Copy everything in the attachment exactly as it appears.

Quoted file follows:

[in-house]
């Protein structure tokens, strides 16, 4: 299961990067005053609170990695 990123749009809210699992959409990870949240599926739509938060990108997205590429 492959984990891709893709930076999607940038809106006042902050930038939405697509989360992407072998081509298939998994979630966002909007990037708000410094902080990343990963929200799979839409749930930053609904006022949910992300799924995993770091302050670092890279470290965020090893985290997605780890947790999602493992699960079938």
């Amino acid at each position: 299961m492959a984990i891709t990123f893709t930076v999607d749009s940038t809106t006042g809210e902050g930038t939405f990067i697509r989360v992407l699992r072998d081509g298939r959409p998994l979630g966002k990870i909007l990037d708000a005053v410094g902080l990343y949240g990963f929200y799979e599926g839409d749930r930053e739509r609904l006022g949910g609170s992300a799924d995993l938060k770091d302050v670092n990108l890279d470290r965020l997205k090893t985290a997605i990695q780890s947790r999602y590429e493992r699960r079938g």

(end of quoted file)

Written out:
[in-house]
């Protein structure tokens, strides 16, 4: 299961990067005053609170990695 990123749009809210699992959409990870949240599926739509938060990108997205590429 492959984990891709893709930076999607940038809106006042902050930038939405697509989360992407072998081509298939998994979630966002909007990037708000410094902080990343990963929200799979839409749930930053609904006022949910992300799924995993770091302050670092890279470290965020090893985290997605780890947790999602493992699960079938």
């Amino acid at each position: 299961m492959a984990i891709t990123f893709t930076v999607d749009s940038t809106t006042g809210e902050g930038t939405f990067i697509r989360v992407l699992r072998d081509g298939r959409p998994l979630g966002k990870i909007l990037d708000a005053v410094g902080l990343y949240g990963f929200y799979e599926g839409d749930r930053e739509r609904l006022g949910g609170s992300a799924d995993l938060k770091d302050v670092n990108l890279d470290r965020l997205k090893t985290a997605i990695q780890s947790r999602y590429e493992r699960r079938g």